Kindle Touch 2 Features Review (Kindle Paperwhite Review)

Kindle PaperWhite (Kindle Touch 2) is now available at Amazon.

Kindle Paperwhite is $119. Kindle Paperwhite 3G is $179. Kindle WiFi is now only $69.

Kindle Touch 2 Features Review – Top 10 Kindle Touch 2 Features

  1. $119 Price. Significantly undercuts Nook GlowLight ($139).
  2. Free 3G with $179 Kindle Paperwhite 3G model.
  3. In-built Light – eInk eReaders were always great for reading during the day and in bright sunlight. The addition of the front light to Kindle Touch 2 (Kindle PaperWhite) makes it great for reading at night too. Mr. Bezos said that Amazon spent 4 years developing the technology (perhaps they should have devoted that time to color eInk, adding page turn buttons, and adding proper folders).
  4. Adjustable Screen Brightness. Illuminates the screen evenly. Supposedly throws light only towards the screen and not at your eyes.
  5. Improved Screen – 25% better contrast and 62% more pixels does sound good. 212 ppi is very impressive.
  6. Better Battery Life – Two months of reading half an hour per day with the light on is impressive. It translates to 30 hours or so of non-stop reading.
  7. Lighter and More Compact – 9.1 mm. 7.5 ounces. Even the bezel is thinner.
  8. Available for Preorder today. Link isn’t live yet. Ships October 1st.
  9. Hand-tuned Fonts. There are 6 font styles and 8 font sizes. Will have to see Kindle Paperwhite in person to see whether these are as promised.

There’s a new Time to Read feature which tells you how long each book and chapter will take to finish. It customizes itself to your reading habits. Sounds like a cool feature – will have to see how it is in real life before making a call.

Kindle Touch 2 Features Review – Specifications

Missing items will be updated as and when Amazon reveals them.

  1. Price – $119.
  2. You can also get Free 3G with the $179 Kindle Paperwhite 3G model.
  3. Screen – 212 ppi. HD screen. 62% more pixels than Kindle Touch. 25% better contrast.
  4. Processor – No details.
  5. RAM – No details.
  6. Memory – 2 GB on memory, 1.25 GB available for user content.
  7. WiFi – 802.11 b/g/n.
  8. Touch – 2 point multi-touch.
  9. Formats Supported – Kindle Format 8 (AZW3), Kindle (AZW), TXT, PDF, unprotected MOBI, PRC natively. HTML, DOC, DOCX, JPEG, GIF, PNG, BMP through conversion.
  10. Text to Speech – If Publishers enable it for their books.
  11. Power Adapter – Not included. USB charging cable.
  12. USB Port – No. Just a microUSB charging port.
  13. Weight – 7.5 ounces (213 grams). The 3G+WiFi model is 7.8 ounces.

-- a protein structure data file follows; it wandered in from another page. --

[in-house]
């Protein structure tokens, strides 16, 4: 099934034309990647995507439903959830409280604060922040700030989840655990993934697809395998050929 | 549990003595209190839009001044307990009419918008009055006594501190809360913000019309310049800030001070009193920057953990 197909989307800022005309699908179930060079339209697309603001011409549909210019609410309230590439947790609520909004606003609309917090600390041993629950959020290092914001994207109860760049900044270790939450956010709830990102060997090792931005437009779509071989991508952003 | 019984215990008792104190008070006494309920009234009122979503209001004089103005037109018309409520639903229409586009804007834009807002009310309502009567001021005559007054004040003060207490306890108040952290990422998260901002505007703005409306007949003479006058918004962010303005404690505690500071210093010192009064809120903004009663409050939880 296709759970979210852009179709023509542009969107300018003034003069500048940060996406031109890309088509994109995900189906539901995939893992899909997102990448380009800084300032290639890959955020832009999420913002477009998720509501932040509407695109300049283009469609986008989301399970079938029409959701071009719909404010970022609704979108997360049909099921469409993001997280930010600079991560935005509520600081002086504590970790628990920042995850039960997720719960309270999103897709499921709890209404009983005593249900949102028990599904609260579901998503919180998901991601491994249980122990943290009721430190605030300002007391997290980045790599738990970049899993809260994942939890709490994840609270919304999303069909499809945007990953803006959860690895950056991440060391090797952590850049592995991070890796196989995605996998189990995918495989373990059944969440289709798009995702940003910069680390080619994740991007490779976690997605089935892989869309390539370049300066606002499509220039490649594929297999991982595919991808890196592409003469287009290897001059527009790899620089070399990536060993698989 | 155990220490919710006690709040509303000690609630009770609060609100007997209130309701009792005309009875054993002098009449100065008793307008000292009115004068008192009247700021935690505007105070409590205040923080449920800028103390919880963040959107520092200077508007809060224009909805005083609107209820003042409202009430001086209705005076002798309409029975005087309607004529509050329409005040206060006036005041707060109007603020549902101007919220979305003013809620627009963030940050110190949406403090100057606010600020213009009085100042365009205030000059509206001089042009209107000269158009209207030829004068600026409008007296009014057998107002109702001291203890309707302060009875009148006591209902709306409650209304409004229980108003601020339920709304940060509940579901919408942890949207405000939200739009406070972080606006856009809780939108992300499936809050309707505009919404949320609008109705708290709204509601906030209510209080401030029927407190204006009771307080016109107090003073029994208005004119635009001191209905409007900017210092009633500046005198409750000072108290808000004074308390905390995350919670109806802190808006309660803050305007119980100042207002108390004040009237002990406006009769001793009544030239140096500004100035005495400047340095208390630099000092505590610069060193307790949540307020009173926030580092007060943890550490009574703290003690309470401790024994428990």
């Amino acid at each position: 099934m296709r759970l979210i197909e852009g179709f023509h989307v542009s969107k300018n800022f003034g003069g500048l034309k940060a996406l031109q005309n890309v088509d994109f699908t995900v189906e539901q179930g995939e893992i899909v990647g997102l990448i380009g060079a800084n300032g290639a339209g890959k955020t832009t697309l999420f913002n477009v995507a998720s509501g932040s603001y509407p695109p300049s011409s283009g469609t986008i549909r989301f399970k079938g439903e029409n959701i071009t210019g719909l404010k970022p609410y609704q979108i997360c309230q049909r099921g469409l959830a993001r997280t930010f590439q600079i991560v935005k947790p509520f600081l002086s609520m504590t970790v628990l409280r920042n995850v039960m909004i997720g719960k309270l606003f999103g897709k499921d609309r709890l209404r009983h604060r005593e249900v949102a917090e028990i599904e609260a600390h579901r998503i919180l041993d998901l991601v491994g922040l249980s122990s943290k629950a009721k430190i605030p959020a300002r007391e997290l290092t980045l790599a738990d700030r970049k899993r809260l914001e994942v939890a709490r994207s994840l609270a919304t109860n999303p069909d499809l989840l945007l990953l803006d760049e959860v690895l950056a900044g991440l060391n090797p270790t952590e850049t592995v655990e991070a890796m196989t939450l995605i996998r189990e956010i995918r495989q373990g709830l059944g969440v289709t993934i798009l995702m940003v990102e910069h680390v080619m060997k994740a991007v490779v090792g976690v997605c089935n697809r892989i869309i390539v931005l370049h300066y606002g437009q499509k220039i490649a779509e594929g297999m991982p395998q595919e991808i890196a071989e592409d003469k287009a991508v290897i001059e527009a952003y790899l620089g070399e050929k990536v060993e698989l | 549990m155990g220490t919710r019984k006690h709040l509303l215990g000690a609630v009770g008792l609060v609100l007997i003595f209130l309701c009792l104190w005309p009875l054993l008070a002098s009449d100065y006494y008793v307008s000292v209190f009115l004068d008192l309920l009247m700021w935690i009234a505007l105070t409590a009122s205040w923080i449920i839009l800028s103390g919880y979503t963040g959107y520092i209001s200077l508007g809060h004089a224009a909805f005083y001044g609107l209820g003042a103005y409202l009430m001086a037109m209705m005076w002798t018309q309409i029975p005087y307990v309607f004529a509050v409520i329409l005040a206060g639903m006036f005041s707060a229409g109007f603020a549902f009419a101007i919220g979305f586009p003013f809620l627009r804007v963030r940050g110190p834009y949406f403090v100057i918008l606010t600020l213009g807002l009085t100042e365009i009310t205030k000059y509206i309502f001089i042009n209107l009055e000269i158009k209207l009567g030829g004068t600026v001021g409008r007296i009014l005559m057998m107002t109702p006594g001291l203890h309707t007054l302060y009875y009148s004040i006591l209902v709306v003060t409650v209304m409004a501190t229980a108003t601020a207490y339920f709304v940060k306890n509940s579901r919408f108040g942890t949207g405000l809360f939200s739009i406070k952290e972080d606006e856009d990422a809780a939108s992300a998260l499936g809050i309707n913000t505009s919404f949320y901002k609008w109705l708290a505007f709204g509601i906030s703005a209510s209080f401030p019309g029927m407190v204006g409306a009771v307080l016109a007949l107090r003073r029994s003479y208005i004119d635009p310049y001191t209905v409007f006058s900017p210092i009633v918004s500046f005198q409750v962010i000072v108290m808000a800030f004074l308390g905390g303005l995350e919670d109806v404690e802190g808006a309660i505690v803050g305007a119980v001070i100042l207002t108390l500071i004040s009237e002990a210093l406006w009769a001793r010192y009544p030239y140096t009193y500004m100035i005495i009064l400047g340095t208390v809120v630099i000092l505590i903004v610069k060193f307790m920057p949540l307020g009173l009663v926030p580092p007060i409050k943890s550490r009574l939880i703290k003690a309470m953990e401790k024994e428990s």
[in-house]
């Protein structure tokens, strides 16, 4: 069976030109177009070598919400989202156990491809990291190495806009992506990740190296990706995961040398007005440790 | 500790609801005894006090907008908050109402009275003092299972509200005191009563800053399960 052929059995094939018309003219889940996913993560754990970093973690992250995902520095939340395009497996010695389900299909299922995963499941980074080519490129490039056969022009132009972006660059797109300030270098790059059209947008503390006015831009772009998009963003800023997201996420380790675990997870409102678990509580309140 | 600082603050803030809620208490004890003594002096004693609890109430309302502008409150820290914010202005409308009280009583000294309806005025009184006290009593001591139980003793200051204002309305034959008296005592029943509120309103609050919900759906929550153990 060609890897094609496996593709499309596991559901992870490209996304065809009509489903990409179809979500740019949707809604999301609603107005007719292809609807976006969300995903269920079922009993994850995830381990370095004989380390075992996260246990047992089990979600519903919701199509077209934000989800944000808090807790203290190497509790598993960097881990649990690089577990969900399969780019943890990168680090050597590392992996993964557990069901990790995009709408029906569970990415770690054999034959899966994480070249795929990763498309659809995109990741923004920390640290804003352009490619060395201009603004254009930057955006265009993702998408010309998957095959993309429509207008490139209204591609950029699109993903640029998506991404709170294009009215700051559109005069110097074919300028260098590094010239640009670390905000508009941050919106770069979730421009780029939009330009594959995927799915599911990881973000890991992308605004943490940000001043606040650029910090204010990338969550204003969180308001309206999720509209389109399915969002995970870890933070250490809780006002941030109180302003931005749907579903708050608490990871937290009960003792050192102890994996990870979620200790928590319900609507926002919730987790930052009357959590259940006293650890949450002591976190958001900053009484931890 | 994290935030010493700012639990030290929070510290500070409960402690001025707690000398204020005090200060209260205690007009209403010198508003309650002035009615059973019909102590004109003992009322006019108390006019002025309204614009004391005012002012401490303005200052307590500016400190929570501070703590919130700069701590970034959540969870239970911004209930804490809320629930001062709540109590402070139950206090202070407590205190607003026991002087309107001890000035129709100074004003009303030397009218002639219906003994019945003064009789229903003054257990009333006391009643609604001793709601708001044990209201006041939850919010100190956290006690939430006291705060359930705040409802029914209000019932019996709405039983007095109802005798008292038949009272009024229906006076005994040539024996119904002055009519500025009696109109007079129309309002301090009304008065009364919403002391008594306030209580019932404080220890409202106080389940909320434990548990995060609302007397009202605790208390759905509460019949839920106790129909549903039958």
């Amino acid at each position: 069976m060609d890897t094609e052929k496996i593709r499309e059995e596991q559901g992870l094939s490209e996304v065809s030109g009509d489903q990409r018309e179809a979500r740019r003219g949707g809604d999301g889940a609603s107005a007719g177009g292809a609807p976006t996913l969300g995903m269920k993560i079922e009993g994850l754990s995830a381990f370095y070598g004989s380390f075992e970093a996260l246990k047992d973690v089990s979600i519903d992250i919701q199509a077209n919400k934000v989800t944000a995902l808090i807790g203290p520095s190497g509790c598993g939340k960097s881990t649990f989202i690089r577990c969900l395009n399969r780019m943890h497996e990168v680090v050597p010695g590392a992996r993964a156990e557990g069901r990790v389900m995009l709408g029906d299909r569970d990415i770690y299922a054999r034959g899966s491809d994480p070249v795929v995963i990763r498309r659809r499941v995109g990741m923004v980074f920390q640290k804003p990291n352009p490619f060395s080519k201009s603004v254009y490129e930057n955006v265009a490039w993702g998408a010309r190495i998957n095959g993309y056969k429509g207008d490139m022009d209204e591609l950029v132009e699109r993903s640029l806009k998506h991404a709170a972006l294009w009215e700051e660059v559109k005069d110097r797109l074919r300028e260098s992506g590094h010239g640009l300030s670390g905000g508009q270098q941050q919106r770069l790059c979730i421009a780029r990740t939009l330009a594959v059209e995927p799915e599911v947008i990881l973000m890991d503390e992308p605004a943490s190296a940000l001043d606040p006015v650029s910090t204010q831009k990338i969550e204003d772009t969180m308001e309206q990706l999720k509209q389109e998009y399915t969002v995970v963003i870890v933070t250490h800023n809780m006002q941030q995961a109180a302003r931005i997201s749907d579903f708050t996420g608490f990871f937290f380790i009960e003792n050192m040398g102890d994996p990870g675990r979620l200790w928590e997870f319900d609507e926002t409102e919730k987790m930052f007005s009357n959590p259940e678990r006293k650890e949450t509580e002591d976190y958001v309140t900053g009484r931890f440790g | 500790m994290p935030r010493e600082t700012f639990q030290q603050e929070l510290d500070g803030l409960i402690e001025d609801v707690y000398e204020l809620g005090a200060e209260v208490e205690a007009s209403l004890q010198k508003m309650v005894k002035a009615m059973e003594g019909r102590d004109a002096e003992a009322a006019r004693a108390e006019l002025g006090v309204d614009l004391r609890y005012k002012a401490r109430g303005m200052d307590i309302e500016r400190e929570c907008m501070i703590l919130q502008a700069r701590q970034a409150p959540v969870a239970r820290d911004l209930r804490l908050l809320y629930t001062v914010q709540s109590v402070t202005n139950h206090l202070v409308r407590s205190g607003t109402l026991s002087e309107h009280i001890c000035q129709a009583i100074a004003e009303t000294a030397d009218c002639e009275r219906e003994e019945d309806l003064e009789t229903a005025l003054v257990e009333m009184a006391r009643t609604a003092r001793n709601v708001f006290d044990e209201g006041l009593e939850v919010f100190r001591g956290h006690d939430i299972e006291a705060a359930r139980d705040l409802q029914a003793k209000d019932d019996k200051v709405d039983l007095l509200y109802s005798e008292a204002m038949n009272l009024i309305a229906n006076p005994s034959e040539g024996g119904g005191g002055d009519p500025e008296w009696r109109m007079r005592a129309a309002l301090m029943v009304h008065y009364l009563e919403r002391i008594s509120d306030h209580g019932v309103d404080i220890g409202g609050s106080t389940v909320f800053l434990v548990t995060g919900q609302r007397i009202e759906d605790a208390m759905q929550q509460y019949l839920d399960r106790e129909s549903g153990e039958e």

14. Dimensions – 9.1 mm thick. 6.7″ by 4.6″ by 0.36″.

Kindle Touch 2 Thoughts

Amazon has taken its sweet time to release its rival to the Nook Simple Touch with GlowLight. However, it’s done a great job.

You can read TechCrunch’s thoughts on Kindle Touch 2 (Kindle Paperwhite).

What are my favorite 5 features of the Kindle Touch 2?

  1. There’s a Light. Not sure why it took 4 years of R&D. Adjustable brightness and even illumination are good features – nice to see Amazon match B&N’s Nook with GlowLight.
  2. Price of $119 is great. The availability of 3G model is also a good touch.
  3. Screen improvements are great. Need to dig in more into the whole HD thing. Screen does look very white.

What are things I don’t like about the Kindle Touch 2?

  1. No Page Turn Buttons.
  2. More as more information is revealed.

Is the $119 Kindle Paperwhite (Kindle Touch 2) the best eReader available. Yes, in my opinion. Of course, I have to actually use it to confirm.

30 thoughts on “Kindle Touch 2 Features Review (Kindle Paperwhite Review)”

  1. NICE: Price for Wi-Fi Kindle Paperwhite WITHOUT Special Offers is still at $139.

    AWFUL: The fine print on Amazon for Kindle Paperwhite shows the storage is HALF what the Kindle Touch was. Meaning it’s now 2GB instead of 4GB, and can only hold 1,100 books instead of 3,000 on the original.

    …So actually, I guess storage is about a third if you’re going by the number of books and not GB. 🙁

    1. Thanks for pointing it out Meg. I just discovered that myself. Also Amazon really needs to start mentioning ‘Ads’ are included. The $119 and $139 tripped me up.

      Adding light and still keeping price at $139 is great.

    2. Excellent point, Meg. Lack of a memory card which allows me the freedom to organise my eBooks as I wish is bad enough but to further limit the storage available for books on the latest Kindle is a totally negative move and smacks of Amazon trying to force us into reading books according to their stereotype of how we should be using our purchased material. They have further restricted our ownership of any books we purchase because with the new AZW3 format we do not have the ability to download to a desktop in a readable format – only to the Kindle itself. (My version of Calibre does not recognise this format and I cannot find anything on the Web to solve the problem) If by mischance we cannot access our Amazon account do we then lose all our purchased eBooks? Maybe I am paranoid but unless Amazon is deliberately using a ‘clutsy’ interface which is slow and difficult to navigate, in order to force us to load only a limited number of books onto the Kindle why have their skilled technical geniuses not provided enough memory and a smoother, easier interface to allow readers to carry and access all of their library. I was very excited about the new Kindle but there is no way I will purchase a Kindle with a very limited memory which is actually a retrograde step from the previous Kindle Touch. While most people may be satisfied with the limited book storage available on the new Kindle I object to the lack of choice presented by Amazon to those who may wish to use their Kindle in a more flexible way. Sorry about the tirade but restrictions that limit freedom of choice by the consumer is a worrying trend which seems to permeate several of our most powerful tablet and eReader companies.